When you can’t be plentiful in grains you can be plentiful in words,

  25. is that your real name – madonna decena? are you from bicol, by any chance? i had once a teacher, ms. decena.

  26. The rich and middle class cheat the masa out of their vote, bags of cash are brazenly handed out to influence our ‘representatives’, corruption is covered up with the connivance of the Supreme Court and yet we still characterize ourselves as purest form of liberal, representative democracy?

  27. cvj, my context was we failed in building our nation in what is in form the purest liberal representative democracy.

    that’s why i’m asking are we then a failed democracy.

  28. @ cvj

    or maybe i got you confused. shall we then say the “pro-forma” purest liberal representative democracy. ours is modeled from the u.s. of a, remember?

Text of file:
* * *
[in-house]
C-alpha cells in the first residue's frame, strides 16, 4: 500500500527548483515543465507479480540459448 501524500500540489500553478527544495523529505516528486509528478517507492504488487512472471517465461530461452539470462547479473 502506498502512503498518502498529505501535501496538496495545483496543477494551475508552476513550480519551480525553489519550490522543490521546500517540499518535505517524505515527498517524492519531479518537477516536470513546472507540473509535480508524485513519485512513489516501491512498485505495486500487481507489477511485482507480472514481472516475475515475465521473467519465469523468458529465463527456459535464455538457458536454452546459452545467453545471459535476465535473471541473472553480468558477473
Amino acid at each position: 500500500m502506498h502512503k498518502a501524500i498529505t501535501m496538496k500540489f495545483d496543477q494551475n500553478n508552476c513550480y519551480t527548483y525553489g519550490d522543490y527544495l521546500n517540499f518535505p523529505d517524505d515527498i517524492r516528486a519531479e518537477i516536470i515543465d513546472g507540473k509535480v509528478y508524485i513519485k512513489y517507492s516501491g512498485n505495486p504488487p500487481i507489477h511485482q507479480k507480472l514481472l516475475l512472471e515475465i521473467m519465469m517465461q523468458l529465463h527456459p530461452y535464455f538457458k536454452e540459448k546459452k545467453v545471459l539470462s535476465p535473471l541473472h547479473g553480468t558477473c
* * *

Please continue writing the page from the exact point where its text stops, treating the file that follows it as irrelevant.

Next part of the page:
29. jakcast, i agree with the ‘pro-forma’ part. The trick is to move beyond ‘pro-forma’. What i wonder is why we seem to overlook the class element in all this? Ours is modeled after the American system but with a very different class structure. We already have an insider like Romulo Neri who has already drawn an Oligarchic syndicracy diagram for us to explain what is holding us back as a nation. How can it not be clearer than that?

  30. HAHAHA Benigno, typical ender there too. Again. LOL. Low blow there, you cast aspersions on Pinoy mentality from your judgment of my comments. I could defend myself, but you are unfair to the rest of the Pinoys who you choose to drag into your imaginary mud. – Madonna